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Amy Winehouse

(September 14, 1983 - July 23, 2011)
Amy Winehouse

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Amy Jade Winehouse was born in Southgate, north London to a Jewish family. Her father Mitch was a double-glazing salesman who later became a taxi driver and her mother Janis, is a pharmacist. They separated when Amy was nine.
Amy grew up listening to her father's Jazz albums, and her grandmother was once engaged to the English Jazz tenor saxophonist and jazz club owner, Ronnie Scott. She also came under the influence from an early age of her uncles who were professional Jazz players.
At the age of ten, Amy founded a short-lived rap group called Sweet 'n' Sour with childhood friend Juliette Ashby.
Amy caught the performing bug early, and by the age of eight she was attending the Susi Earnshaw Theatre School. She later was a pupil at the Sylvia Young theatre school in central London, from which she was asked to leave because she was disrupting lessons and "not applying herself." Amy then had a short spell at the Brit School in Croydon, south London.
Amy made her first television appearance in 1997 when with other children from the Sylvia Young School, she appeared in an episode of the BBC comedy sketch series The Fast Show.
Amy's rebellious instincts began to surface in her mid-teens. By the age of 16, she had acquired her first tattoo and was smoking cannabis.
She received her first guitar when she was 13, and began writing music a year later. Winehouse's significant break came at 16, when a former boyfriend, soul hopeful Tyler James, sent a tape of her singing with a Jazz band to his A&R manager. It led to a contract with the Island/Universal record label and a publishing deal with EMI.
Winehouse's greatest musical love was 1960s girl groups. Her stylist Alex Foden borrowed her beehive hairdo and her Cleopatra makeup from groups like The Ronettes.
Winehouse's debut album, the jazz-infused Frank, was released on October 20, 2003. It received generally positive reviews from most music critics and earned Winehouse several accolades, including an Ivor Novello Award for the first single "Stronger Than Me."
Winehouse's second album Back To Black, was released on October 4, 2006. Most of the songs were inspired by her relationship and break up with her then boyfriend Blake Fielder-Civil. They later got together again and got married at a secret ceremony in Miami in May 2007. The relationship ended when Fielder-Civil received a jail sentence of 27 months the following July.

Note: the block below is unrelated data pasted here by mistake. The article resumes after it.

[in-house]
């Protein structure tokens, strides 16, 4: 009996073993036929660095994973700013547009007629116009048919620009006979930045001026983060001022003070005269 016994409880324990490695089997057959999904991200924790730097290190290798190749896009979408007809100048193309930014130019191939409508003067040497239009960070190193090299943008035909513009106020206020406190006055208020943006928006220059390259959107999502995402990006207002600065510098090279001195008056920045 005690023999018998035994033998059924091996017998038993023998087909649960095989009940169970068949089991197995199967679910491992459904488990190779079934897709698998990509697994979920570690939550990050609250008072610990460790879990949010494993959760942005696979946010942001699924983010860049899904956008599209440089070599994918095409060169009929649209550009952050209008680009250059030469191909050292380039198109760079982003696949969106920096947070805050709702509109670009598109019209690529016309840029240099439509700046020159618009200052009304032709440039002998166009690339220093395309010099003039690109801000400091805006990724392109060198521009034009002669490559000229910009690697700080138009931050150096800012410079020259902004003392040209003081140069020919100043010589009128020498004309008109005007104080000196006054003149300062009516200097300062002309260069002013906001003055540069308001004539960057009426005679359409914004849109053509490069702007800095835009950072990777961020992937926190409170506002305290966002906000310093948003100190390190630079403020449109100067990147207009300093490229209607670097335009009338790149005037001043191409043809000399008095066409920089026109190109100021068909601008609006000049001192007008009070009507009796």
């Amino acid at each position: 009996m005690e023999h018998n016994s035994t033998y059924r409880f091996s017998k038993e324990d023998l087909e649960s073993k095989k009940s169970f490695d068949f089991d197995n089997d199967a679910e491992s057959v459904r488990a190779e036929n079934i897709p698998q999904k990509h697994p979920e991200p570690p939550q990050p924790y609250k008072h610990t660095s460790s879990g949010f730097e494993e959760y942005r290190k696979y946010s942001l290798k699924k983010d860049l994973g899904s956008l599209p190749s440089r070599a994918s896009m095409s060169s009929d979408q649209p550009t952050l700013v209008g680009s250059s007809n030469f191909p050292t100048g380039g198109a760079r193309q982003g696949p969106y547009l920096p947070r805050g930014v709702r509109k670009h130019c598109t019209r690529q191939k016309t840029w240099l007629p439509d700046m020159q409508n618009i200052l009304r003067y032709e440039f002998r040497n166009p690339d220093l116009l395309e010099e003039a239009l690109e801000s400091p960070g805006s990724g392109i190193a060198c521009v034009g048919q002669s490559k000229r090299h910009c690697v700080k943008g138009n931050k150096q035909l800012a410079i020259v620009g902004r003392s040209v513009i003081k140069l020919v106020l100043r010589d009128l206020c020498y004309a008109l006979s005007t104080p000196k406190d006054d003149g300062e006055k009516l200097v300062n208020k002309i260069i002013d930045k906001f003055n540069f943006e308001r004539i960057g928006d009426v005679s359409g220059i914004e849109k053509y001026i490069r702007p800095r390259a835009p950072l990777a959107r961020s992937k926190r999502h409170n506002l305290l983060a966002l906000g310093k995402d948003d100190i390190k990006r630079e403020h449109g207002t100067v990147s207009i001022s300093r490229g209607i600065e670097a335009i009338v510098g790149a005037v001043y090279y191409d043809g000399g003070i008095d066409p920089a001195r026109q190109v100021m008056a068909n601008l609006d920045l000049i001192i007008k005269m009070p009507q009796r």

Back To Black earned Winehouse a succession of awards, most notably five Grammies including three of the "Big Four": Best New Artist, Record of the Year and Song of the Year. It was the biggest-selling album of 2007 worldwide, with over 5.5 million copies sold that year, topping the charts in 18 countries. In the United Kingdom it was the third biggest seller of the 2000s.
Winehouse battled drug and alcohol abuse, violence, and self-destructive behaviours throughout her career. After the success of Back To Black her problems with substance abuse became regular tabloid news until her death. Typically forthright, she drew attention to her alcohol problems in Back to Black's first single, "Rehab," which became her signature song.
Winehouse's last public appearance took place at Camden's Roundhouse, London on July 20, 2011, when she made a surprise guest appearance on stage to support her goddaughter, Dionne Bromfield. Video footage shows Amy shimming and coaxing cheers from the audience, as her goddaughter sings "Mama Said."
Winehouse was found dead on July 23, 2011, at her home in London. She was cremated at Golders Green Crematorium. In October, the coroner reported that her death was caused by alcohol poisoning, with her blood-alcohol level 5 times over the legal driving limit at the time of her death.

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Don't let her tragic end fool you: Ms. Winehouse changed the course of popular music in the 2000's the way Elvis did in the 1950's, the Beatles in the 1960's, Elton John in the 1970's, Prince in the 1980's and Nirvana in the 1990's. Ms. Winehouse's songwriting style reminds me of Carole King crossed with Prince with a sprinkling of Monty Python-like humor. Ms. Winehouse's story mirrors that of her idol Carole King: both were child prodigies, both self-determined, both had bad cases of stage fright and both entered bad relationships. Ms. Winehouse never set out to be famous in the first place. She just happened to have had a sound that was different at the time. She ushered in a new era for women in music as well as music in general. There was no one like her at the time.
- Dana, Woodbury, MN, MN
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